16-29 NOV. 2020
Onsite + Online

Lockdown Movies


Rest assured that a session of screenings on You Know What certainly didn’t feature in our initial plans for this year’s l’Alternativa Hall, even once the full extent of what was upon us had become clear. Not because we are a band of recalcitrant rebels, but more out of an aversion to information overload or a fear of mentioning evil by name, like those who believe in the power of words (or, in our case, images) to summon up darkness.

However, a number of films forged in the depths of the first lockdown inspired us to set up the means of sharing them with you, as we once again fall under the looming shadow of lockdown (in early November we had to cancel all onsite screenings and activities and move the entire festival online).

These lockdown images and stories call us together to engage in conversation. Can filming help us overcome enforced distancing and combat isolation? Fight fear? Survive lockdown? Endure a series of lockdowns? Each and every one of us experienced lockdown differently, and this selection of seven films in two sessions is proof once again that out of the same black pit the number of creative avenues is endless.

The films will be available to watch in two sessions. Each session will be available online for 24 hours and will be followed by an online debate with the filmmakers.


#1 The Roots of Evil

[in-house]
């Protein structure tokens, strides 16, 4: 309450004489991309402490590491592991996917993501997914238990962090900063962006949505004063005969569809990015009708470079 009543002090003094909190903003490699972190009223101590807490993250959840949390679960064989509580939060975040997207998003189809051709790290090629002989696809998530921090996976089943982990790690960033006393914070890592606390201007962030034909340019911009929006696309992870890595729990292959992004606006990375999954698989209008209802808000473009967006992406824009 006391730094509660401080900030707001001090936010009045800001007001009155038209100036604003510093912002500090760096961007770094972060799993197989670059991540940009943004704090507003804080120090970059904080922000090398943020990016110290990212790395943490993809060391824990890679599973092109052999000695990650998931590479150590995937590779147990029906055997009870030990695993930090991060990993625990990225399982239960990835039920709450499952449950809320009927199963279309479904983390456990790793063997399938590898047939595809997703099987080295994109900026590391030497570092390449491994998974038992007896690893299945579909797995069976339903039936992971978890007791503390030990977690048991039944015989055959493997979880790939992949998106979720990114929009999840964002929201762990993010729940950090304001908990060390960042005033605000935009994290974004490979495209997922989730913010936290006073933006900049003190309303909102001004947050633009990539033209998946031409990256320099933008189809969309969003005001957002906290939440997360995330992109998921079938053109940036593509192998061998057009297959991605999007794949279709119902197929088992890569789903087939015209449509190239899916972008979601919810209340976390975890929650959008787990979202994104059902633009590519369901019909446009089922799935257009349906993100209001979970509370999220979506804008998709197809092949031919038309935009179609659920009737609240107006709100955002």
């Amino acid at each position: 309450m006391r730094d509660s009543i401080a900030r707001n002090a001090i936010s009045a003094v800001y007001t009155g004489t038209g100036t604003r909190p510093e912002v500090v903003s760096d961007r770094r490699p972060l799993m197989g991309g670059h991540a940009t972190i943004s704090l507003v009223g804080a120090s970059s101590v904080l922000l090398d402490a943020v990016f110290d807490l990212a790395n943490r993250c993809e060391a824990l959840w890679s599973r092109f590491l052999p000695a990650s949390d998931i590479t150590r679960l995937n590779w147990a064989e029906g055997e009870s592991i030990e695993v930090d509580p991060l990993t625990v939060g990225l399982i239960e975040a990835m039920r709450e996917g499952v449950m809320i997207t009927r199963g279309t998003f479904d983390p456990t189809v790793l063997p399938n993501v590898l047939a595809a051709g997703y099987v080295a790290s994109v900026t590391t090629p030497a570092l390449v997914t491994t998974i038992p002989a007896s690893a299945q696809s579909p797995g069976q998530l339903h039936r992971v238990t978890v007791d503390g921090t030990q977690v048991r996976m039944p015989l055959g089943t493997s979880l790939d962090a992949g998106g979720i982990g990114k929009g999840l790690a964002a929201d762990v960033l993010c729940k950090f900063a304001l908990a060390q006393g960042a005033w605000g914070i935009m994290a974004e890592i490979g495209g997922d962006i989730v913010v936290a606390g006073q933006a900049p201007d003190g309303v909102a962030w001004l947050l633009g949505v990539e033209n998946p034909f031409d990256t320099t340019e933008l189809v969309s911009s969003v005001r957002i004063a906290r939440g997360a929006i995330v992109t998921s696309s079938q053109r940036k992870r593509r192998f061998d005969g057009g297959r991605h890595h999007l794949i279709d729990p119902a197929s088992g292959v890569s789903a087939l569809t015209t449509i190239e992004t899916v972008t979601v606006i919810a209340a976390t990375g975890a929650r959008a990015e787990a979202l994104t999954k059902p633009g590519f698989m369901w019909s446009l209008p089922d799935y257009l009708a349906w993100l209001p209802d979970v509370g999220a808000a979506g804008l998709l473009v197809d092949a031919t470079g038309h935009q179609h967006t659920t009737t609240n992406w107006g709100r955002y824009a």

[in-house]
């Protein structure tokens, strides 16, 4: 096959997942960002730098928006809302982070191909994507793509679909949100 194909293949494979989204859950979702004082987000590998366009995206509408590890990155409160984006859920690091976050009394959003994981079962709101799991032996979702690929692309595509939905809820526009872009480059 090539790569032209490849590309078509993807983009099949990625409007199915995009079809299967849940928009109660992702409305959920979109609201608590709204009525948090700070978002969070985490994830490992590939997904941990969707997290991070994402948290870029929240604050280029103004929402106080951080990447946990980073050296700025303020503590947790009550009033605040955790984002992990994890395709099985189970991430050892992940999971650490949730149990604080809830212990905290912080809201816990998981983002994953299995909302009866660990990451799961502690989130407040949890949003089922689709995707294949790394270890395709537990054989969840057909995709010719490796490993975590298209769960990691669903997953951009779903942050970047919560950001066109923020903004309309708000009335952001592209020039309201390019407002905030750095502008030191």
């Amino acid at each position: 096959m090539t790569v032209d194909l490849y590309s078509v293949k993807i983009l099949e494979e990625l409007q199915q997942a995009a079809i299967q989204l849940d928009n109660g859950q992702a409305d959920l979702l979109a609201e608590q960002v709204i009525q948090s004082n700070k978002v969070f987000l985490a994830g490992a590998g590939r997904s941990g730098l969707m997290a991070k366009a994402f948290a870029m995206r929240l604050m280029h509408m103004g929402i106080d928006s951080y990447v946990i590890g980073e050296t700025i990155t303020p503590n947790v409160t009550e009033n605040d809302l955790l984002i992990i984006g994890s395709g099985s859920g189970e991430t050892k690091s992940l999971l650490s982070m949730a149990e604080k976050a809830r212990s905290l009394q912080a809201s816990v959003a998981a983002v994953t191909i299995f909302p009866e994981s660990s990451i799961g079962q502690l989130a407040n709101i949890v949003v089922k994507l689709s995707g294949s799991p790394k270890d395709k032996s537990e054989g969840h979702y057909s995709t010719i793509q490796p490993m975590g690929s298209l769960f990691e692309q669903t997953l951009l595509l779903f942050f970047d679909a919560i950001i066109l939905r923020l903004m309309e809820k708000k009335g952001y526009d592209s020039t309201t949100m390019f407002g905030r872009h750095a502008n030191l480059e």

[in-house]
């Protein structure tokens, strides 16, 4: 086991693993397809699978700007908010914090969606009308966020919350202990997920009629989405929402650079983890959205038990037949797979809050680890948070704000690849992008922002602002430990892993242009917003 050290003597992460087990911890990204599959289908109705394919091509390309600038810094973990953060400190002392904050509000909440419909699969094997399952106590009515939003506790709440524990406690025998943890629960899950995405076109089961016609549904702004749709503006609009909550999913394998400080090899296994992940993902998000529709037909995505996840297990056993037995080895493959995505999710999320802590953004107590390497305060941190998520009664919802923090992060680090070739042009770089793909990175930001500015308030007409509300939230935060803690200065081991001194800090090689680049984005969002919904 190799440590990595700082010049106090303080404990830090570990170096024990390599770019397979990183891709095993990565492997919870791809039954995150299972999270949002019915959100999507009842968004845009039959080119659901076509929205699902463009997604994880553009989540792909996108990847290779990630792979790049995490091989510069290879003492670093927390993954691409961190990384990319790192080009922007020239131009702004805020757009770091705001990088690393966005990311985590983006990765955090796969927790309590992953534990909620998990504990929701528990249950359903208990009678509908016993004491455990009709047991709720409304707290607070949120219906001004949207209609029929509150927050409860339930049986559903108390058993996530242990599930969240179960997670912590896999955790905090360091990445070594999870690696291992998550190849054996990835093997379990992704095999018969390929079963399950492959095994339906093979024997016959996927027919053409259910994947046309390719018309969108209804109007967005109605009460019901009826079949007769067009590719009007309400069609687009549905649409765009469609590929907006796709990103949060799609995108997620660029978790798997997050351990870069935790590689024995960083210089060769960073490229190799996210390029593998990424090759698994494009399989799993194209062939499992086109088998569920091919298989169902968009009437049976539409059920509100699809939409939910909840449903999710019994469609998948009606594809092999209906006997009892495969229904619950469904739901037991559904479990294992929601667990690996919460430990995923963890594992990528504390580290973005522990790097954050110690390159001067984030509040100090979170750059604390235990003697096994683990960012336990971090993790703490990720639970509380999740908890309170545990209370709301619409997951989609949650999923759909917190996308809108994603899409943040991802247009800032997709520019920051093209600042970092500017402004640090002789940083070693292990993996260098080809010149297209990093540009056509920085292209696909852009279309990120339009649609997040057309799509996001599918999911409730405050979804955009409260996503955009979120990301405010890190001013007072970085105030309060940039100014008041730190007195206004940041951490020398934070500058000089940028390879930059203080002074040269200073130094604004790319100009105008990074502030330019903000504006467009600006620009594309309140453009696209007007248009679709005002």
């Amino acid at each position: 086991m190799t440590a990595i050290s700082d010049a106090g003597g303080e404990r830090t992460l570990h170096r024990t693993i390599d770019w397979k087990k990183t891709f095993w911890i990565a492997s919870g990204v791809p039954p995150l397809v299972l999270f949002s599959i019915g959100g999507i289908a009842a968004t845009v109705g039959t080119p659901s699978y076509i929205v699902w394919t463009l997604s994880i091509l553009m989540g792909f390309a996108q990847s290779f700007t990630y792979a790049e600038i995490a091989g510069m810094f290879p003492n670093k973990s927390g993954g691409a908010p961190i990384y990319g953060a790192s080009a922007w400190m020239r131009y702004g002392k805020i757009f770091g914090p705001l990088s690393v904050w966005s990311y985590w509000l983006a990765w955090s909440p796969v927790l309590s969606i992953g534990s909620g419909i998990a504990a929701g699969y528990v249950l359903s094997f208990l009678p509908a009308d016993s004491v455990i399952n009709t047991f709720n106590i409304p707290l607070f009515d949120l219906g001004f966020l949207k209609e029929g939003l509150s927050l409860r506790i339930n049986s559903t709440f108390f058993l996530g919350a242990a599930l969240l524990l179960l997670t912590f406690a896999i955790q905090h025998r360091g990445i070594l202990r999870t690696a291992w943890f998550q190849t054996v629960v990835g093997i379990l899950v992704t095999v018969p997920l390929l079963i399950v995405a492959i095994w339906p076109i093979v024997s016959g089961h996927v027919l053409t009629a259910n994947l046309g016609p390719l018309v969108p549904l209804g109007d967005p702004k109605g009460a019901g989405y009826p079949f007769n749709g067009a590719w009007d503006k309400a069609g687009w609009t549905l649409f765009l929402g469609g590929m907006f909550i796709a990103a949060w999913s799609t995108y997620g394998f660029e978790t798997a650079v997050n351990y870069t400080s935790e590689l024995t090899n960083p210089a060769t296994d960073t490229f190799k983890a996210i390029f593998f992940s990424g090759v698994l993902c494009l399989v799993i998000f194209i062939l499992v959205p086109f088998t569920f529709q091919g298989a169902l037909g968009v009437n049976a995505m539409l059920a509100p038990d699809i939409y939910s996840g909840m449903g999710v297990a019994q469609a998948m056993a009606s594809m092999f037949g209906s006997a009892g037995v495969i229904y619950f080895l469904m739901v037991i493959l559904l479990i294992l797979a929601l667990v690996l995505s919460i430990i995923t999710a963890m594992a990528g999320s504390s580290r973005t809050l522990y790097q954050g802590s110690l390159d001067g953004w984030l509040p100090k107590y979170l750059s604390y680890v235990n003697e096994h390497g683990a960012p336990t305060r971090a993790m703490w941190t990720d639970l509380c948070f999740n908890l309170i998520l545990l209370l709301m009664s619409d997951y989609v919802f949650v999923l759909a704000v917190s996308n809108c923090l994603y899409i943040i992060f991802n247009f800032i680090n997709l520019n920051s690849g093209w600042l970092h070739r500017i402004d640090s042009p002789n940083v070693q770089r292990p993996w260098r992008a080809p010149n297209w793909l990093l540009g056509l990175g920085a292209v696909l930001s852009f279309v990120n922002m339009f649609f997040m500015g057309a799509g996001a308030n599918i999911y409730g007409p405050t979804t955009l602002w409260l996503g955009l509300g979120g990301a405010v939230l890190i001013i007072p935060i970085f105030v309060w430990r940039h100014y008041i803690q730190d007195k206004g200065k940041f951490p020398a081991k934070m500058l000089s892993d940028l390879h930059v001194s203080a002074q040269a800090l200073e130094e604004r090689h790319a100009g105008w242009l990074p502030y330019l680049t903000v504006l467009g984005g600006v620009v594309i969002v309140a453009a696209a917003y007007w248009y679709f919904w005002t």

• Sunday 22 November, 6.30 pm (online for 24 h)
  • Debate: Monday 23 November, 6.30 pm, on YouTube

#2 Diaries and Epistles

  • Wednesday 25 November, 6.30 pm (online for 24 h)
  • Debate: Thursday 26 November, 6.30 pm, on YouTube
Watch debate #1 Watch debate #2
#1 The Roots of Evil

Films that in one way or another criticise the model of society that got us into this mess, featuring a range of different styles but a very similar technique (voiceover with extradiegetic images). Rewatching these films now, as the second wave crashes over us, we can only wonder: did nobody hear last winter’s alarm bells?

#2 Diaries and Epistles

Lyrical (as “intensely personal” rather than “set to music”, just to be clear) insights into the lockdown experience, from pure observation through wordless pictures (Left Hand Rotation, Tessa Garland) to letter writing (Cinema en curs) and filmic video games (Raquel Marques and Blanca A. Mató). Deafening silences and redeeming polyphonies.